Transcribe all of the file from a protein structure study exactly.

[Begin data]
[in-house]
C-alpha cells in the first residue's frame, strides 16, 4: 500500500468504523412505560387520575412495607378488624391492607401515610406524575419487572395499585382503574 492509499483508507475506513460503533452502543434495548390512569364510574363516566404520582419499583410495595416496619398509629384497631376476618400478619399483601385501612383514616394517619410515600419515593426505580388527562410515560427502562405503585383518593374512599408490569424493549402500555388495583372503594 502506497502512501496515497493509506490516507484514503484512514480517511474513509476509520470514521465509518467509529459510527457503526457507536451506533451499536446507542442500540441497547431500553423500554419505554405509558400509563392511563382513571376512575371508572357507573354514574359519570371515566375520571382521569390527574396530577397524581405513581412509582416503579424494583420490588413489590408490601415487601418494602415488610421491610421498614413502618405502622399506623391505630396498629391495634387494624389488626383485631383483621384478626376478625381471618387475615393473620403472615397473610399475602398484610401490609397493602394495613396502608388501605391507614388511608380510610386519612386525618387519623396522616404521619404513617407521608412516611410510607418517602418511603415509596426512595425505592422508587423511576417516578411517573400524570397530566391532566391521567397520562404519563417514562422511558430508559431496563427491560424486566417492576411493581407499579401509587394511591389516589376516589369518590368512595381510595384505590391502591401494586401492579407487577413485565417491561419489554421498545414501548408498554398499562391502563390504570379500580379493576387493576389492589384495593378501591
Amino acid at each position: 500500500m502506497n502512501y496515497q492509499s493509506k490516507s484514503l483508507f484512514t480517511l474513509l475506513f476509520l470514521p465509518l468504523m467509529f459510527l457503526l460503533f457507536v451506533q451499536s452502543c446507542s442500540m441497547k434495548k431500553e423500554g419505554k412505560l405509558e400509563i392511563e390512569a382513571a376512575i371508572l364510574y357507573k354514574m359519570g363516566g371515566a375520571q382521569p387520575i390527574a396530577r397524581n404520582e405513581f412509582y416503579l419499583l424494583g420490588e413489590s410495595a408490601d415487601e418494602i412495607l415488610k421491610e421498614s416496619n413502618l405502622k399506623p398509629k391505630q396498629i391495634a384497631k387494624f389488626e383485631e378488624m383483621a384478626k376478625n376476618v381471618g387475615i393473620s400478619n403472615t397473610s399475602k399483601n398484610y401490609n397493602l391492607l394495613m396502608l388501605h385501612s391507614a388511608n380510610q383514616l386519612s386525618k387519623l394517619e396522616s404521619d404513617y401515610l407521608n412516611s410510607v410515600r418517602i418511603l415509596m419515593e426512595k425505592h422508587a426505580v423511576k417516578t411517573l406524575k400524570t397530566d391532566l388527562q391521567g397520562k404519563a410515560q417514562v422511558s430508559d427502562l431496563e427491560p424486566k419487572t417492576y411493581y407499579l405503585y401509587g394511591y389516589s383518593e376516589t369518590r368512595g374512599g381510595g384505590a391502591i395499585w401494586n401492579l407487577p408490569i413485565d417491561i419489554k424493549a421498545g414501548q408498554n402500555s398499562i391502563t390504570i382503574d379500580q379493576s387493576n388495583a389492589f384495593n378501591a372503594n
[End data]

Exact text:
[in-house]
C-alpha cells in the first residue's frame, strides 16, 4: 500500500468504523412505560387520575412495607378488624391492607401515610406524575419487572395499585382503574 492509499483508507475506513460503533452502543434495548390512569364510574363516566404520582419499583410495595416496619398509629384497631376476618400478619399483601385501612383514616394517619410515600419515593426505580388527562410515560427502562405503585383518593374512599408490569424493549402500555388495583372503594 502506497502512501496515497493509506490516507484514503484512514480517511474513509476509520470514521465509518467509529459510527457503526457507536451506533451499536446507542442500540441497547431500553423500554419505554405509558400509563392511563382513571376512575371508572357507573354514574359519570371515566375520571382521569390527574396530577397524581405513581412509582416503579424494583420490588413489590408490601415487601418494602415488610421491610421498614413502618405502622399506623391505630396498629391495634387494624389488626383485631383483621384478626376478625381471618387475615393473620403472615397473610399475602398484610401490609397493602394495613396502608388501605391507614388511608380510610386519612386525618387519623396522616404521619404513617407521608412516611410510607418517602418511603415509596426512595425505592422508587423511576417516578411517573400524570397530566391532566391521567397520562404519563417514562422511558430508559431496563427491560424486566417492576411493581407499579401509587394511591389516589376516589369518590368512595381510595384505590391502591401494586401492579407487577413485565417491561419489554421498545414501548408498554398499562391502563390504570379500580379493576387493576389492589384495593378501591
Amino acid at each position: 500500500m502506497n502512501y496515497q492509499s493509506k490516507s484514503l483508507f484512514t480517511l474513509l475506513f476509520l470514521p465509518l468504523m467509529f459510527l457503526l460503533f457507536v451506533q451499536s452502543c446507542s442500540m441497547k434495548k431500553e423500554g419505554k412505560l405509558e400509563i392511563e390512569a382513571a376512575i371508572l364510574y357507573k354514574m359519570g363516566g371515566a375520571q382521569p387520575i390527574a396530577r397524581n404520582e405513581f412509582y416503579l419499583l424494583g420490588e413489590s410495595a408490601d415487601e418494602i412495607l415488610k421491610e421498614s416496619n413502618l405502622k399506623p398509629k391505630q396498629i391495634a384497631k387494624f389488626e383485631e378488624m383483621a384478626k376478625n376476618v381471618g387475615i393473620s400478619n403472615t397473610s399475602k399483601n398484610y401490609n397493602l391492607l394495613m396502608l388501605h385501612s391507614a388511608n380510610q383514616l386519612s386525618k387519623l394517619e396522616s404521619d404513617y401515610l407521608n412516611s410510607v410515600r418517602i418511603l415509596m419515593e426512595k425505592h422508587a426505580v423511576k417516578t411517573l406524575k400524570t397530566d391532566l388527562q391521567g397520562k404519563a410515560q417514562v422511558s430508559d427502562l431496563e427491560p424486566k419487572t417492576y411493581y407499579l405503585y401509587g394511591y389516589s383518593e376516589t369518590r368512595g374512599g381510595g384505590a391502591i395499585w401494586n401492579l407487577p408490569i413485565d417491561i419489554k424493549a421498545g414501548q408498554n402500555s398499562i391502563t390504570i382503574d379500580q379493576s387493576n388495583a389492589f384495593n378501591a372503594n